Gill disease in penaeid shrimp is a complex of several afflictions, any of which may result in death of affected animals either by outright destruction of the gills or by suffocation resulting from mechanical blockage of gas exchange across the surface of the gill lamellae. Organisms demonstrated to cause gill disease in penaeids include an imperfect fungus that belongs to the genus Fusarium, at least two types of epicommensal peritrichs that belong to the genera Zoothamnium and Lagenophrys, and a filamentous bacterium that superficially resembles Leucothrix mucor. “Black gills” or melanization of the gill process is a sign of several forms of gill disease and is not a disease in itself. “Black gills” occur in shrimp with heavy infestations of Lagenophrys. “Black gills” are not usually seen in animals that have heavy infestations on the surface of the gills of either the epicommensal peritrich Zoothamnium or the filamentous bacterium. Detritus and algae are often trapped by these epicommensals, and this results in gills that range in color from green to dark brown. Demonstrable histological damage to the gills does not occur in shrimp dying from heavy infestations of the filamentous bacterium or Zoothamnium. Histopathological changes are readily demonstrated in animals having Fusarium infections and in animals with the epicommensal Lagenophrys sp.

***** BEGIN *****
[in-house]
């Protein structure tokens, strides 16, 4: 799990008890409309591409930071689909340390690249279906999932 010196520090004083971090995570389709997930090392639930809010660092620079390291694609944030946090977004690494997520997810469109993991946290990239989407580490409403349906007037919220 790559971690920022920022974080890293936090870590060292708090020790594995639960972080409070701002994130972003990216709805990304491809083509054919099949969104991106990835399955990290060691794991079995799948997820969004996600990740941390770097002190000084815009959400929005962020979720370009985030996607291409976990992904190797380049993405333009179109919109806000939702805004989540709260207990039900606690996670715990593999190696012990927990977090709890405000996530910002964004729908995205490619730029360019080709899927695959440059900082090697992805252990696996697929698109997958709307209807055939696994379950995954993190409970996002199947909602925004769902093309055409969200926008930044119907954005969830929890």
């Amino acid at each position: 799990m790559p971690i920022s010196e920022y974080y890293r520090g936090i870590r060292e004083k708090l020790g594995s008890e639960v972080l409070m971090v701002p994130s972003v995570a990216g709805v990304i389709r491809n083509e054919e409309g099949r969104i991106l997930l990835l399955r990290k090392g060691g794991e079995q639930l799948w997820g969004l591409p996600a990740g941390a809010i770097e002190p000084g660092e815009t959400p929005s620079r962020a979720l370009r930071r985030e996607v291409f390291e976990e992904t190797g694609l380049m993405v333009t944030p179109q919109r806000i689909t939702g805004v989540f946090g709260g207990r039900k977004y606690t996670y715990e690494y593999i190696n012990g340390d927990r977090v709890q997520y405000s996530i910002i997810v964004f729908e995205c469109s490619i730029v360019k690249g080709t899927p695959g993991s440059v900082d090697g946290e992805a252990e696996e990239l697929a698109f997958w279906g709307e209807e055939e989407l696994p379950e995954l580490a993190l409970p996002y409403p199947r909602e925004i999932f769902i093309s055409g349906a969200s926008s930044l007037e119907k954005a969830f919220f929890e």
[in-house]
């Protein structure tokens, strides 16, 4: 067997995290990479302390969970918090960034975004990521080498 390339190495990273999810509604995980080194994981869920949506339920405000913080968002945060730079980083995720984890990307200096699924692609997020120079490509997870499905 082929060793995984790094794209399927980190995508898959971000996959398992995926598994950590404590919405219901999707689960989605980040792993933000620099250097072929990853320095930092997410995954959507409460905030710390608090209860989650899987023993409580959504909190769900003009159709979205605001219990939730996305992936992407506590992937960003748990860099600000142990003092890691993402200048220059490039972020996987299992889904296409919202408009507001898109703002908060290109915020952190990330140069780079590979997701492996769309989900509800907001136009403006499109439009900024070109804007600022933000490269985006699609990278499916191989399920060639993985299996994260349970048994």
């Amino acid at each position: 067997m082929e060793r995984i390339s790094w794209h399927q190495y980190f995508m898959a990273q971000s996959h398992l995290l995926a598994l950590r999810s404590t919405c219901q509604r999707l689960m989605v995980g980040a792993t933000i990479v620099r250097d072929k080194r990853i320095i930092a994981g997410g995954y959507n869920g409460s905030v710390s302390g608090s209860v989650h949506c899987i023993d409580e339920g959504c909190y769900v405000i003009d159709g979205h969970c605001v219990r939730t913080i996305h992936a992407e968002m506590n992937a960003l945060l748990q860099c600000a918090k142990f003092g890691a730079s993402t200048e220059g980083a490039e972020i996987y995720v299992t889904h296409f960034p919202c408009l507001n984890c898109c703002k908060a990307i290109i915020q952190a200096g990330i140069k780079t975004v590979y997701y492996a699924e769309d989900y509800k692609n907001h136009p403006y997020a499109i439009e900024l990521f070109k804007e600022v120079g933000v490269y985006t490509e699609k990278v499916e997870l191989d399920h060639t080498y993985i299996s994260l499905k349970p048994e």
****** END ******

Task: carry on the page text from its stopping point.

|Original language||English (US)|
|Number of pages||19|
|Journal||Proceedings of the annual meeting ‐ World Mariculture Society|
|State||Published - 1975|
ASJC Scopus subject areas
- Aquatic Science
- Agronomy and Crop Science